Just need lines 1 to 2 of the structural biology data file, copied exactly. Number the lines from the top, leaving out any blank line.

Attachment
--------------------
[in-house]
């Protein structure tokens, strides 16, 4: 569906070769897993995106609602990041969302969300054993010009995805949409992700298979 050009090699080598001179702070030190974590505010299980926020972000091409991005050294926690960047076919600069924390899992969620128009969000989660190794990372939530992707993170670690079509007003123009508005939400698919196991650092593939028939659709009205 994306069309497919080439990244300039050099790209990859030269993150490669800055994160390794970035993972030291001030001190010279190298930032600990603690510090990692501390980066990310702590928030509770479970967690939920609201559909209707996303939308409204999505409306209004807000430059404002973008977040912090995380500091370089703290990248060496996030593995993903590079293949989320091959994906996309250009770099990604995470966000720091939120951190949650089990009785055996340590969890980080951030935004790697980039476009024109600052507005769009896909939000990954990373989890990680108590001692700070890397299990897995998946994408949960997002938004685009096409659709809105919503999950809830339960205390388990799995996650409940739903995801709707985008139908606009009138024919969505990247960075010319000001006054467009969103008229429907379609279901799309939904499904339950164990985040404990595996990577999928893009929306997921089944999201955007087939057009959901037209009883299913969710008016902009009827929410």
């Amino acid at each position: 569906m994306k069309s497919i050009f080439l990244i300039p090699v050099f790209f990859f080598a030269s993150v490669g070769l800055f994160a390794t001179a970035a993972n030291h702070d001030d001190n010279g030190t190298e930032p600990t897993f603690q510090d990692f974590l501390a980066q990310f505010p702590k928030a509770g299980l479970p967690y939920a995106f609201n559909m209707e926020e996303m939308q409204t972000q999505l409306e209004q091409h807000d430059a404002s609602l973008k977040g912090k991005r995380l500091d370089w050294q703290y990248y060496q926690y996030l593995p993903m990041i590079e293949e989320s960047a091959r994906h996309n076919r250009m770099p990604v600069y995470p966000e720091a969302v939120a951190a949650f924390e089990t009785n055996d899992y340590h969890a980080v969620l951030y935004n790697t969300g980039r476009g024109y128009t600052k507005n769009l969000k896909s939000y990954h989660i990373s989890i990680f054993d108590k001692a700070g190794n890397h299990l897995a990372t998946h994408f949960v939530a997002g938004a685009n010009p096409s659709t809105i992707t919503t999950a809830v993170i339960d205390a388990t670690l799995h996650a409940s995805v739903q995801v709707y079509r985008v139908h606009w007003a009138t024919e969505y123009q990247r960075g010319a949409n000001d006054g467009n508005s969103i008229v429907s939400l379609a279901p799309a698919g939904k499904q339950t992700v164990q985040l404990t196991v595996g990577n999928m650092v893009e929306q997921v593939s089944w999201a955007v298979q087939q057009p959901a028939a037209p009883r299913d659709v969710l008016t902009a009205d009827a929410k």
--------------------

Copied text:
[in-house]
């Protein structure tokens, strides 16, 4: 569906070769897993995106609602990041969302969300054993010009995805949409992700298979 050009090699080598001179702070030190974590505010299980926020972000091409991005050294926690960047076919600069924390899992969620128009969000989660190794990372939530992707993170670690079509007003123009508005939400698919196991650092593939028939659709009205 994306069309497919080439990244300039050099790209990859030269993150490669800055994160390794970035993972030291001030001190010279190298930032600990603690510090990692501390980066990310702590928030509770479970967690939920609201559909209707996303939308409204999505409306209004807000430059404002973008977040912090995380500091370089703290990248060496996030593995993903590079293949989320091959994906996309250009770099990604995470966000720091939120951190949650089990009785055996340590969890980080951030935004790697980039476009024109600052507005769009896909939000990954990373989890990680108590001692700070890397299990897995998946994408949960997002938004685009096409659709809105919503999950809830339960205390388990799995996650409940739903995801709707985008139908606009009138024919969505990247960075010319000001006054467009969103008229429907379609279901799309939904499904339950164990985040404990595996990577999928893009929306997921089944999201955007087939057009959901037209009883299913969710008016902009009827929410």